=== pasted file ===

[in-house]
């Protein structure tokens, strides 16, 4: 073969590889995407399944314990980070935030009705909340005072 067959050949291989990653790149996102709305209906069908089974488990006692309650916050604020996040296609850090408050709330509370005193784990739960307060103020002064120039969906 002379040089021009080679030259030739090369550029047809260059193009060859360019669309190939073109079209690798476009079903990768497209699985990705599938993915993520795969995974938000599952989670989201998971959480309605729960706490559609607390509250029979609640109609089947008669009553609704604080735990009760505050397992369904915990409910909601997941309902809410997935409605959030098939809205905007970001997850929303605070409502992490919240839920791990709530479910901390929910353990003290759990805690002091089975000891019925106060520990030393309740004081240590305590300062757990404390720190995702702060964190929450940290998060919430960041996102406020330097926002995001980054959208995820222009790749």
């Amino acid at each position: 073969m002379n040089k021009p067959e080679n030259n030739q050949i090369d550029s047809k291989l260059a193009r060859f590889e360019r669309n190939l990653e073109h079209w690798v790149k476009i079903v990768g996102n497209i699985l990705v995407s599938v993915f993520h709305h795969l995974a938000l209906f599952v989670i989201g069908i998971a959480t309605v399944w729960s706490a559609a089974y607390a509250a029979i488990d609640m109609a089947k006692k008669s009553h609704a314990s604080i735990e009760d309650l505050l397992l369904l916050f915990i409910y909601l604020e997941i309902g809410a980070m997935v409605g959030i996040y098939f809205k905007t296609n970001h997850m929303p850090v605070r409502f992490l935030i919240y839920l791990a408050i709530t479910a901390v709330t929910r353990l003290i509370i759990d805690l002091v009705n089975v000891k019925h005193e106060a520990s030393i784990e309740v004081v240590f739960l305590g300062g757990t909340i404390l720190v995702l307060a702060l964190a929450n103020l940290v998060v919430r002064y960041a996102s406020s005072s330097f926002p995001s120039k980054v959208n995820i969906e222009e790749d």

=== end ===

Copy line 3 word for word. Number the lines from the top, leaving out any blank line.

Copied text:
């Amino acid at each position: 073969m002379n040089k021009p067959e080679n030259n030739q050949i090369d550029s047809k291989l260059a193009r060859f590889e360019r669309n190939l990653e073109h079209w690798v790149k476009i079903v990768g996102n497209i699985l990705v995407s599938v993915f993520h709305h795969l995974a938000l209906f599952v989670i989201g069908i998971a959480t309605v399944w729960s706490a559609a089974y607390a509250a029979i488990d609640m109609a089947k006692k008669s009553h609704a314990s604080i735990e009760d309650l505050l397992l369904l916050f915990i409910y909601l604020e997941i309902g809410a980070m997935v409605g959030i996040y098939f809205k905007t296609n970001h997850m929303p850090v605070r409502f992490l935030i919240y839920l791990a408050i709530t479910a901390v709330t929910r353990l003290i509370i759990d805690l002091v009705n089975v000891k019925h005193e106060a520990s030393i784990e309740v004081v240590f739960l305590g300062g757990t909340i404390l720190v995702l307060a702060l964190a929450n103020l940290v998060v919430r002064y960041a996102s406020s005072s330097f926002p995001s120039k980054v959208n995820i969906e222009e790749d």